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Smoking, drinking, obesity may not effect sperm count


(CBS News) Unhealthy habits may not have a factor in sperm count, according to a new study.

Scientists from the Universities of Manchester and Sheffield have discovered that lifestyle choices such as smoking or his weight may have no affect the number of swimming sperm a man has. Currently, organizations such as the National Institute for Clinical Excellence and the Mayo Clinic claim that "general health and lifestyle issues," such as poor nutrition, obesity or use of alcohol, tobacco and drugs could cause male infertility.

"This potentially overturns much of the current advice given to men about how they might improve their fertility and suggests that many common lifestyle risks may not be as important as we previously thought," Dr. Andrew Povey, from the University of Manchester's School of Community Based Medicine, said in the press release.

Reasons for male infertility can include abnormal sperm production or function, problems with sperm delivery, overexposure to environmental factors - including pesticides, chemicals or heat - and damage caused by cancer and cancer treatments, according to the Mayo Clinic.

For the study, 2,249 men from 14 fertility clinics around the United Kingdom completed detailed questionnaires about their lifestyle. Their answers were compared to 939 men who ejaculated low numbers of swimming sperm and a control group of 1,310 men who produced higher numbers. Fertility was determined by the number of swimming sperm men ejaculated.

Scientists found that men who ejaculated low numbers of swimming sperm were 2.5 times more likely to have had testicular surgery and twice as likely to be black. They were also 1.3 times more likely to be in manual work, not wear boxer shorts or not had a previous conception.

But, recreational drugs, tobacco and alcohol, and body mass index (BMI), had little correlation. The rate of men who had low numbers of swimming sperm who never smoked were about the same as the number of men who smoked 20 cigarettes a day and had low numbers.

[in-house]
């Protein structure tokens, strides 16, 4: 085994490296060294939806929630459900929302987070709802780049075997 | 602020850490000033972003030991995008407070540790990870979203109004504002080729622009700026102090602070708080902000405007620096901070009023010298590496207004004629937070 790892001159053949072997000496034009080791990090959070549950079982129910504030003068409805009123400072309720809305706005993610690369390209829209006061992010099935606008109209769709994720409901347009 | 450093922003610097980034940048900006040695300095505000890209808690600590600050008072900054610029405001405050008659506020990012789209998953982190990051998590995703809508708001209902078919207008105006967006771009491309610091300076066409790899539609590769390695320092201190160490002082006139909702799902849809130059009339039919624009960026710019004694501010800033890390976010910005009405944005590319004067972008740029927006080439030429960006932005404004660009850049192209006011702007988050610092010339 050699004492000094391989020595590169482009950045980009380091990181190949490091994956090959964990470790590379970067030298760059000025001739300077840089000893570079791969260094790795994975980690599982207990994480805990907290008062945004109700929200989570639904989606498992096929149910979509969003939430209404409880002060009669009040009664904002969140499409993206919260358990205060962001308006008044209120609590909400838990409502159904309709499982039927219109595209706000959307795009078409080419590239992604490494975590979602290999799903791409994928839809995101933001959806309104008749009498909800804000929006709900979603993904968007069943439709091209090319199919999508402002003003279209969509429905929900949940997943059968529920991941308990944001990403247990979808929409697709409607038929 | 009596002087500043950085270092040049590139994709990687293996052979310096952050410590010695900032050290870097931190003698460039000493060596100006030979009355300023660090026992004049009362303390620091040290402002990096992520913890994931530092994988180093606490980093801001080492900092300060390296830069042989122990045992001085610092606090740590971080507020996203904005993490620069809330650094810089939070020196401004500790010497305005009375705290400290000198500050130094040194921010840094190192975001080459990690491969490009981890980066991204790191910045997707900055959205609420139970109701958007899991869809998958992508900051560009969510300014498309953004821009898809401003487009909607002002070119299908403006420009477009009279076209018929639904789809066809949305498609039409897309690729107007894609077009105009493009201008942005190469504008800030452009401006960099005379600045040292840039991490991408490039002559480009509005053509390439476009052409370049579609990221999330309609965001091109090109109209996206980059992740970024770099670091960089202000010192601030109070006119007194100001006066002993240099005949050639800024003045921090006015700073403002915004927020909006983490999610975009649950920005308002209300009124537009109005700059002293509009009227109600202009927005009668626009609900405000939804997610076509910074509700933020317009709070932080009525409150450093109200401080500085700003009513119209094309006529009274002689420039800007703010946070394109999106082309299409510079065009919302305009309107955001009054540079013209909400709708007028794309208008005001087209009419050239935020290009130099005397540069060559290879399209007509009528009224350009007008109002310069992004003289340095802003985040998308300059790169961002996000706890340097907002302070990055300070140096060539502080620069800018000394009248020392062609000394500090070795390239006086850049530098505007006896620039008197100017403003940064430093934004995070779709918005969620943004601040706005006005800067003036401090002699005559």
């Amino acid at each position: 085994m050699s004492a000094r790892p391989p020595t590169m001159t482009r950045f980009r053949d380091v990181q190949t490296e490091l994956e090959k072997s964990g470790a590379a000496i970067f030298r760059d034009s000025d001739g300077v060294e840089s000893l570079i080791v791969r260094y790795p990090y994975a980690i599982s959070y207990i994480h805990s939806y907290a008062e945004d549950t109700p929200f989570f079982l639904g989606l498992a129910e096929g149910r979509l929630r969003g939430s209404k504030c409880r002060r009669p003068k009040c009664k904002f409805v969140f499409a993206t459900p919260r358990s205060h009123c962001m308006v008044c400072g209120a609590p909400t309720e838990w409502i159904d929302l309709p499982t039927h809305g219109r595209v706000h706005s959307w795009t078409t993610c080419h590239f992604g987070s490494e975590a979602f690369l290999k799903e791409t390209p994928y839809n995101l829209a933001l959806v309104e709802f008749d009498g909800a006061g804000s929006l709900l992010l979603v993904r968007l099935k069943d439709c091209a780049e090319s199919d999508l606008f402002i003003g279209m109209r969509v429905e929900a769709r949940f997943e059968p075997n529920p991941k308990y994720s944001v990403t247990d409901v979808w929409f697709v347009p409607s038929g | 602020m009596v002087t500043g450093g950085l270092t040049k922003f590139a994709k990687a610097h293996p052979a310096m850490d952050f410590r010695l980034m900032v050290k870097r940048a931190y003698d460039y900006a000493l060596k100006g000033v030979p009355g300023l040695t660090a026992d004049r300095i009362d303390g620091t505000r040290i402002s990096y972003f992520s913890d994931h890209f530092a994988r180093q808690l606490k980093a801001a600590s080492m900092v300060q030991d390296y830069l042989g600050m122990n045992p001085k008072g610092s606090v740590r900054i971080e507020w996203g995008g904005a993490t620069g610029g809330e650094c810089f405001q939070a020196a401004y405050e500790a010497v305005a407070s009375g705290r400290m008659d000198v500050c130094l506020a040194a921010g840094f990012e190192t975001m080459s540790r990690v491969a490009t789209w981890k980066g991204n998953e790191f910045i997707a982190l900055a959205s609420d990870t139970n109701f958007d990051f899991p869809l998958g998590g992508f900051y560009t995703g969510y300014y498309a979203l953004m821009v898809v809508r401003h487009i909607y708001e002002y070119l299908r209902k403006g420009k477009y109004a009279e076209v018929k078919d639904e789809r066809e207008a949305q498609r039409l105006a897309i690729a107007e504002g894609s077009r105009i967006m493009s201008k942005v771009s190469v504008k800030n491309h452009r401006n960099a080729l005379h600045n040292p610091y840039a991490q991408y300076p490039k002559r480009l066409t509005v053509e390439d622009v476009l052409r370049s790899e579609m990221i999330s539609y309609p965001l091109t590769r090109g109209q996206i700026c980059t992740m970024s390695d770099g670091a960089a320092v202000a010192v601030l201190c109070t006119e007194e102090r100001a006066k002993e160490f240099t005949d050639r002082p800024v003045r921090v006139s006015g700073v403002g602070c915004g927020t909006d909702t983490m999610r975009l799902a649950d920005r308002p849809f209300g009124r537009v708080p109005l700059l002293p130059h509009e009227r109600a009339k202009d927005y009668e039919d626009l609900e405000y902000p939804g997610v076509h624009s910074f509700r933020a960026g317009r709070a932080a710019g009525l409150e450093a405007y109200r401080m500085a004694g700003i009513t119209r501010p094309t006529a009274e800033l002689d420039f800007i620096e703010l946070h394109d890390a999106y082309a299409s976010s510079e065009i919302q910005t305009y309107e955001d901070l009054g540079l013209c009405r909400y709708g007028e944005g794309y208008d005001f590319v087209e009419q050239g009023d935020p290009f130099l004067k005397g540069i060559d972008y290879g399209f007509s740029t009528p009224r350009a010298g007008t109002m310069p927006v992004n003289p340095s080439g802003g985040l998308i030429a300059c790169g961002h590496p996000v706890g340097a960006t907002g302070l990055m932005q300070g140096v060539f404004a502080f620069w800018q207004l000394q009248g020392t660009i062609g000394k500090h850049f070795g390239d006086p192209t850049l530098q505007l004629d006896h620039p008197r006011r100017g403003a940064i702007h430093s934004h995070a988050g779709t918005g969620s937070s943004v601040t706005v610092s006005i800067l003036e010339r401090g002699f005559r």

Povey believes this research means that couples might not have to wait for men to make lifestyle changes such as losing weight or quitting smoking before going ahead and pursuing fertility treatment.

"Delaying fertility treatment then for these couples so that they can make changes to their lifestyles, for which there is little evidence of effectiveness, is unlikely to improve their chances of a conception and, indeed, might be prejudicial for couples with little time left to lose," he said.

Researchers point out that the study did not look at the size and shape of sperm, otherwise known as sperm morphology, or the quality of DNA - other factors that may cause infertility.

"It remains possible that they could correlate with other aspects of sperm that we have not measured," Dr. Allan Pacey, senior lecturer in Andrology at the University of Sheffield, said in the press release.

"In spite of our results, it's important that men continue to follow sensible health advice and watch their weight, stop smoking and drink alcohol within sensible limits. But there is no need for them to become monks just because they want to be a dad. Although if they are a fan of tight Y-fronts, then switching underpants to something a bit looser for a few months might be a good idea!" he added.

The research was published in Human Reproduction on June 12, 2012.

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